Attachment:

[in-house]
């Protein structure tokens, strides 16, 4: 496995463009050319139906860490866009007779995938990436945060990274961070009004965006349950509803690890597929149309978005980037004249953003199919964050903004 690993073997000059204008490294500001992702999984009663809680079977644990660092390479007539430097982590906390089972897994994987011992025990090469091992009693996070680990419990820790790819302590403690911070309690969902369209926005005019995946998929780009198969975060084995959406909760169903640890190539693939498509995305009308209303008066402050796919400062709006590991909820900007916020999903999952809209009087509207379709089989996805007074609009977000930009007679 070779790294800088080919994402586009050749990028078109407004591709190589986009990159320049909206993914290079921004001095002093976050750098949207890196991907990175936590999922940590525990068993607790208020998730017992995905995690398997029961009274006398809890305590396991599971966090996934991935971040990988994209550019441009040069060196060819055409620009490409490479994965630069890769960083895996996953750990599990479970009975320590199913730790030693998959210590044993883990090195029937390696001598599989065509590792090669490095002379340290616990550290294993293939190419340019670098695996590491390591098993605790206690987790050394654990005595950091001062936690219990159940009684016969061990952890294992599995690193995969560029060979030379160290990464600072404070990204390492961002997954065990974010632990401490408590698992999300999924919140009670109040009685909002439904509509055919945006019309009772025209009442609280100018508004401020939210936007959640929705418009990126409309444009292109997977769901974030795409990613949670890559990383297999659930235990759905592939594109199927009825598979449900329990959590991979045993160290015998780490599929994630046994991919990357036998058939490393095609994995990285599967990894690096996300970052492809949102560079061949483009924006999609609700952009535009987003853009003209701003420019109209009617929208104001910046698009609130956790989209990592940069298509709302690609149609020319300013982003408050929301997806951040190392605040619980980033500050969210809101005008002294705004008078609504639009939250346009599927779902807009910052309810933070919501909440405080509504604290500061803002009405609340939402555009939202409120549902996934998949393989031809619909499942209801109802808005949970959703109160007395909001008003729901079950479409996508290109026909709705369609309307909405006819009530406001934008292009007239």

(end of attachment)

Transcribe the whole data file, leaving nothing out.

[in-house]
């Protein structure tokens, strides 16, 4: 496995463009050319139906860490866009007779995938990436945060990274961070009004965006349950509803690890597929149309978005980037004249953003199919964050903004 690993073997000059204008490294500001992702999984009663809680079977644990660092390479007539430097982590906390089972897994994987011992025990090469091992009693996070680990419990820790790819302590403690911070309690969902369209926005005019995946998929780009198969975060084995959406909760169903640890190539693939498509995305009308209303008066402050796919400062709006590991909820900007916020999903999952809209009087509207379709089989996805007074609009977000930009007679 070779790294800088080919994402586009050749990028078109407004591709190589986009990159320049909206993914290079921004001095002093976050750098949207890196991907990175936590999922940590525990068993607790208020998730017992995905995690398997029961009274006398809890305590396991599971966090996934991935971040990988994209550019441009040069060196060819055409620009490409490479994965630069890769960083895996996953750990599990479970009975320590199913730790030693998959210590044993883990090195029937390696001598599989065509590792090669490095002379340290616990550290294993293939190419340019670098695996590491390591098993605790206690987790050394654990005595950091001062936690219990159940009684016969061990952890294992599995690193995969560029060979030379160290990464600072404070990204390492961002997954065990974010632990401490408590698992999300999924919140009670109040009685909002439904509509055919945006019309009772025209009442609280100018508004401020939210936007959640929705418009990126409309444009292109997977769901974030795409990613949670890559990383297999659930235990759905592939594109199927009825598979449900329990959590991979045993160290015998780490599929994630046994991919990357036998058939490393095609994995990285599967990894690096996300970052492809949102560079061949483009924006999609609700952009535009987003853009003209701003420019109209009617929208104001910046698009609130956790989209990592940069298509709302690609149609020319300013982003408050929301997806951040190392605040619980980033500050969210809101005008002294705004008078609504639009939250346009599927779902807009910052309810933070919501909440405080509504604290500061803002009405609340939402555009939202409120549902996934998949393989031809619909499942209801109802808005949970959703109160007395909001008003729901079950479409996508290109026909709705369609309307909405006819009530406001934008292009007239």